The Mystique of Red Top
Nearly everything about the Harvard-Yale regatta is unique.
The long list of past results is studded with footnotes that illuminate some of the more peculiar races. In 1870, for example, “Yale ran into Harvard, which was leading at the turning stake; Yale disqualified.” In 1890, “Yale stroke broke oar, dove overboard;” in 1971, Yale’s #7 man lost his oar and dove into the same river.In 1911, Yale’s stroke was taken from the shell near the three-mile mark, presumably a victim of exhaustion, a fate that befell an un-footnoted Harvard oarsman in 2007, enabling Yale to come back from a deficit and nip Harvard by half a second.
Let’s not forget the notorious “eelgrass” race of 1882, when “At the mile Yale led by a length of clear water, but the coxswain losing his head steered through a patch of eelgrass near the east shore, owing to which they were 19 seconds behind Harvard at the mile and a half,” according to a Yale historian. The Blue gamely rallied to come back and ultimately lost by only three seconds, despite setting a new Yale course record.
There are many quirky stories partly because there have been so many races: this year’s will be the 145th (Harvard has 90 wins, Yale 54). The Harvard-Yale Boat Race, begun in 1852, is the oldest intercollegiate athletic contest in the United States. The varsity four-mile event is the longest crew race regularly rowed in North America. Its only peer is the even older and longer Oxford-Cambridge Boat Race (4¼ miles), which dates from 1829. Both regattas take place upon the Thames, though the one in Connecticut rhymes with “games.” Harry Parker, the men’s head crew coach, says, “It’s special--a very, very challenging race. It puts a premium on training hard, good determination, and endurance.”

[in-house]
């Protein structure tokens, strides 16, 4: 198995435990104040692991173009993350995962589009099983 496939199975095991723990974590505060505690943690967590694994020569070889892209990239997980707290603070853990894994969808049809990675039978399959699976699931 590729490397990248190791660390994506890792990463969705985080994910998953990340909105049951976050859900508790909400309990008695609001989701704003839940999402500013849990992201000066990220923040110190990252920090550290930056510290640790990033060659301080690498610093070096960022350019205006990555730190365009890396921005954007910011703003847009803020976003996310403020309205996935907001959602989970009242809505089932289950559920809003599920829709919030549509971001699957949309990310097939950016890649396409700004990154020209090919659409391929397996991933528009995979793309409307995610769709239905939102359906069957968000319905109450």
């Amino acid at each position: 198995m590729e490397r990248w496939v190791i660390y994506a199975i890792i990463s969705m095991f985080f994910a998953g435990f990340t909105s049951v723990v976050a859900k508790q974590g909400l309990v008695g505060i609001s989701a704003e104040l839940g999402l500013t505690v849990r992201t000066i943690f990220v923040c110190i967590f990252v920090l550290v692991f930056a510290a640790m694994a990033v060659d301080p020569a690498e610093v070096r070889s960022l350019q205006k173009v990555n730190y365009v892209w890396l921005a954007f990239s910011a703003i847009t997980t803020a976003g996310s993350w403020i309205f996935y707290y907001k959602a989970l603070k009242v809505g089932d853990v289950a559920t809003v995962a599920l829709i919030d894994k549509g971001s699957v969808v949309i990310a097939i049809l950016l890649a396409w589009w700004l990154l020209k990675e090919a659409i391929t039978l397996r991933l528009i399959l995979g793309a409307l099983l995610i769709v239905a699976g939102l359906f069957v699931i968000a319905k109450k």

The race training is unique in the world of college sports. Harvard and Yale are the only colleges that maintain special training camps to prepare for a single athletic contest. Harvard’s is called Red Top, after the color of a cupola atop the small boathouse there; Yale’s, a short way upstream, is Gales Ferry, the name of a local town. These camps lie fallow all year until the crews arrive a week or two before their showdown. Only heavyweight men compete in New London: the varsities plus the freshmen (a two-mile race), JVs (three-mile race), and an unofficial “combi crew” (a mix of oarsmen from the third varsity and second freshman boats who race two miles on Friday--before the regatta proper on Saturday--or sometimes on Sunday).
The days leading up to the floating clash are a college oarsman’s version of the Elysian Fields (or streams), a paradise of sorts where there is little to do but row, eat, sleep, and horse around. The Harvard crews row twice daily, in the early morning before breakfast, and in the afternoon. In between, there’s ample time for games of cards (and today, video games) or croquet on the riparian lawns. “They call it croquet,” cautions Ian Gardiner ’68, M.B.A. ’74, former chairman of the Friends of Harvard and Radcliffe Rowing, who stroked the 1967 varsity. “I dare anybody to beat Harry [Parker]. He made up the rules as we went along. There was ample cheating on all sides.”
There can be serious matters to attend to, as well, such as exams: many oarsmen have taken finals at Red Top and “Harry was often the person who gave people their diplomas,” Gardiner explains, because the regatta sometimes conflicted with Commencement. (This year, Harvard’s revised academic calendar means that the race falls on May 29, two days after Commencement.)
“The event has changed so dramatically in terms of its importance in the world,” says Clint Allen ’67, who stroked the undefeated 1966 varsity that finished nine lengths ahead of Yale. In the 1920s and 1930s, as many as 100,000 spectators thronged to New London for the regatta, and a special observation train rolled along the riverbank, enabling its passengers to keep track of the race. As late as 1966, Allen recalls, “There were hundreds of yachts side by side, lining the last half mile of the course. They were all blowing their horns and it was a cacophony.” Allen’s victorious race made the front page of the Boston Globe; today, he says, “You have to hunt in the sports section to find the results,” and spectators number in scores rather than thousands.
Yet spectatorship has never been the primary issue. “The striking thing to me is how participants in the regatta continue to cherish the experience,” Parker says. “They treat it as a really special event, and that’s a large part of why they are so loyal to it.”
Indeed there is a timelessness to Red Top. In the dormitory, “You look at the door of your compartmentand see the names of your predecessors,” says Gardiner. "You are becoming part of history there."